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January 2014 • Volume 18, Issue 1

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Cattle Sale Benefits Wildland Fire Effort

5 IFBF

Convention Wrap-up

®

Idaho Farm Bureau

10 Focus on

Agriculture


Farmers Have a Full Plate in 2014 By Bob Stallman AFBF President

The old expression “The more things change, the more they stay the same,” is fitting as we ring in the new year.  As we begin 2014, farmers are facing down many of the same legislative issues we were a year ago: farm bill, immigration, waterways infrastructure, taxes and

BLM Priotities Askew By Frank Priestley President Idaho Farm Bureau Federation

In its selection process of a route for a massive power transmission line across southern Idaho, the Bureau of Land Management listed eight

Celebrating Idaho Farm Bureau’s 75th Anniversary By Rick Keller CEO Idaho Farm Bureau Federation

The 20’s and 30’s were devastating decades for American agriculture. Commodity prices tanked, drought-caused dust storms darkened the skies, and a 2

Idaho Farm Bureau producer / JANUARY 2014

The Ag Agenda the list goes on. But, while on the surface it looks like not a heck of a lot was accomplished in the past year, in spite of what was a contentious political year, solid progress was made on several of Farm Bureau’s priority issues. Moving the Needle As the popular Christmas/New Year song goes:  “What have you done? Another year  over, and criteria used in the decision making process. “Route on public land where practical,” came in 7th. The purpose of the Gateway West Transmission Project, proposed by Rocky Mountain Power and Idaho Power, is to route energy generated in Wyoming to population centers on the West Coast. Any benefits to Idaho residents are negligible. In fact, it’s not even on Idaho Power’s list of needed improvements over

worldwide depression led to the foreclosure of one-third of all U.S. farms. Life on the farm was bleak. The farmers that remained on the farms sought help and assistance from anywhere available and at that time, the United States government was the only entity able to assist. Farmers across the country united, seeking federal assistance. The American Farm Bureau, the Farmers Union, and the National Grange urged the passage of the Agricultural Adjustment Act (AAA) in 1933.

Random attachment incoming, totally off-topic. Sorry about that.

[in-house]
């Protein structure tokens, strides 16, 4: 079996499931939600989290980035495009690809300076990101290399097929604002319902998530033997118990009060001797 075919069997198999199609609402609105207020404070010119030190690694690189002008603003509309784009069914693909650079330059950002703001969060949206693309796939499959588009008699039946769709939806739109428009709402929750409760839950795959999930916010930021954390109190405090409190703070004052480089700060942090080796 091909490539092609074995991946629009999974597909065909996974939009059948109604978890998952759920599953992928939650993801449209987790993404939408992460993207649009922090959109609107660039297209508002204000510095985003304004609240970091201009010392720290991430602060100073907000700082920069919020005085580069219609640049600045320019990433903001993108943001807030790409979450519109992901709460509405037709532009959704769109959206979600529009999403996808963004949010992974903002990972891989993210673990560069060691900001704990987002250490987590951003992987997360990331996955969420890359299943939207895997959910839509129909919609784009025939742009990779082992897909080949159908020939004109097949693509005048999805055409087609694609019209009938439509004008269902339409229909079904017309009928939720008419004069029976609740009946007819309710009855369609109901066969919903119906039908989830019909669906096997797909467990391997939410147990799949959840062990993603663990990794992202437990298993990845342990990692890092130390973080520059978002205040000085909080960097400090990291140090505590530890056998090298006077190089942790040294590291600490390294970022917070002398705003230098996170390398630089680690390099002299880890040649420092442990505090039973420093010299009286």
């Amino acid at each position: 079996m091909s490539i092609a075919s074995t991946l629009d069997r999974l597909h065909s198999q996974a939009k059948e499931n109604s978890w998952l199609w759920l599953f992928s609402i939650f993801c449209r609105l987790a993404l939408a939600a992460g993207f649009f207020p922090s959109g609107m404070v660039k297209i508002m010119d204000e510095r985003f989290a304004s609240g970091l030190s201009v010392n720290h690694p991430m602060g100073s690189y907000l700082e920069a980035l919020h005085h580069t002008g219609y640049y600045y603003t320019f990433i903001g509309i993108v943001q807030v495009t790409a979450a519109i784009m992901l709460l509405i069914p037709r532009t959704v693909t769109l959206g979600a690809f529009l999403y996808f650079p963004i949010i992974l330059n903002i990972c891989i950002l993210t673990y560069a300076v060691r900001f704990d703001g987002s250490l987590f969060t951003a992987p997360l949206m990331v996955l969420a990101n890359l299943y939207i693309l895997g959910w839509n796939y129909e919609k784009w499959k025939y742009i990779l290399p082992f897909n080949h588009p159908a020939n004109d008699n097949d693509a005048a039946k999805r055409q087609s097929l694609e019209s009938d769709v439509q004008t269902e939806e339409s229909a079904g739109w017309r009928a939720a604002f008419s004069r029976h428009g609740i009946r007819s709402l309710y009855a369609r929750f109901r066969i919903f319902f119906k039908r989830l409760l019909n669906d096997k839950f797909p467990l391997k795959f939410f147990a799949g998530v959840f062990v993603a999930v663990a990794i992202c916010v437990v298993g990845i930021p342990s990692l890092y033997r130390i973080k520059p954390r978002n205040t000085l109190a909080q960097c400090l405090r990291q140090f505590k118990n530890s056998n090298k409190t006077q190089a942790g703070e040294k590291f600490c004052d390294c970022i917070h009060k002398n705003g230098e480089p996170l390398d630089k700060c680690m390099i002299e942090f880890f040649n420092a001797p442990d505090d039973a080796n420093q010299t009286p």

a new one just begun,” I can’t help but look back at 2013 and think that Farm Bureau definitely moved the needle on our key issues.  A farm bill will likely be completed early in the new year, the Senate and House passed a waterways bill and the labor issue progressed further than it has in its history. I daresay that the issues on our agenda moved as far, See STALLMAN, page 9 the next ten years. However, it will place major constraints on some of the most productive farmland in the state where it crosses Power and Cassia counties. In those two counties, 75 percent of the route will be on private property. On one hand, it’s astonishing that the right to own private property, one of the most basic freedoms outlined by our nation’s forefathers, slips to 7th place on a list like this. On the other hand, when analyzing See PRIESTLEY, page 16 The purpose of the AAA was to raise commodity prices close to parity levels where farm income and farm expenses were equal. This was accomplished through the government paying farmers to reduce their acreage or hog tonnage by 20 percent, creating commodity scarcity which would improve commodity prices. The theory was good, but unintended consequences followed. Farmers did not sign up in adSee KELLER, page 9